Pets at work have pluses and minuses In this Tuesday, Oct. 18, 2016, photo, Kristine Florio works as her dog Gio sits in her lap at O'Connell & Goldberg Public Relations, in Hollywood, Fla. (AP Photo/Lynne Sladky)
Pets at work have pluses and minuses
Lexile

When a conference call turns tedious, Brent Robertson can still count on getting a smile from watching Gus roll around on the floor.
 
The golden retriever is a regular visitor to Fathom. That's Robertson's management consulting business in West Hartford, Connecticut.  So are Pookie and Ari, dogs owned by two of Robertson's co-workers.
 
Beyond the old tradition of a used bookstore or antique shop having a resident cat, some urban delicatessens and bodegas have cats to mitigate any rodent problems. And at some smaller professional businesses, it's becoming more acceptable for employees to bring in their pets. Robertson is among business owners who think having animals around boosts morale, improves the work atmosphere and raises productivity.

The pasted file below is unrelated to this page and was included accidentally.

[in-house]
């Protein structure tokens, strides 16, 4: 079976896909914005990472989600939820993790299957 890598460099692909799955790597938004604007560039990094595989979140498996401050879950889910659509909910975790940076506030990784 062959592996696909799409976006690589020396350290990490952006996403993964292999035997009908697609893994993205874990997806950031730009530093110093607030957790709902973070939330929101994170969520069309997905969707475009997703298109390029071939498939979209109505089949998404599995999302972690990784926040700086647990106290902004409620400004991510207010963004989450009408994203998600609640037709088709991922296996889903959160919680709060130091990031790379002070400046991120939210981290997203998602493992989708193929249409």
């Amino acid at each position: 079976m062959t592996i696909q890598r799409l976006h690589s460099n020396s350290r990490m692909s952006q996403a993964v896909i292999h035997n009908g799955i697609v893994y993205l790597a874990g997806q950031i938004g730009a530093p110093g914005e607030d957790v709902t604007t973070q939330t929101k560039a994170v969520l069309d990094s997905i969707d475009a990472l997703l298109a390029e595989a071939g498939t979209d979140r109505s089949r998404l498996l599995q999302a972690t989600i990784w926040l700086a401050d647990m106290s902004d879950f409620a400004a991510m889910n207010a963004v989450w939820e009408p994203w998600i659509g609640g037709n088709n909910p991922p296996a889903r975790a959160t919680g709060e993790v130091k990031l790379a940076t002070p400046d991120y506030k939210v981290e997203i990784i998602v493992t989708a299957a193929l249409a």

"Everyone seems to smile and immediately become a little bit happier," says Barbara Goldberg. She is the CEO of O'Connell & Goldberg. It's a public relations company based in Hollywood, Florida. Her bulldog, Rosie, is a frequent visitor.
 
A survey by the Society for Human Resources Management found that 7 percent of organizations allow pets in the workplace, though that may not reflect the practices of very small businesses that don't have HR officers.
 
At Badger Maps, owner Steve Benson's Pomeranian mix, Foxy, seems to know when employees of the San Francisco app developer need some comfort.
 
"They're very intuitive," Benson says of dogs. "They have the ability to recognize when someone's stressed out."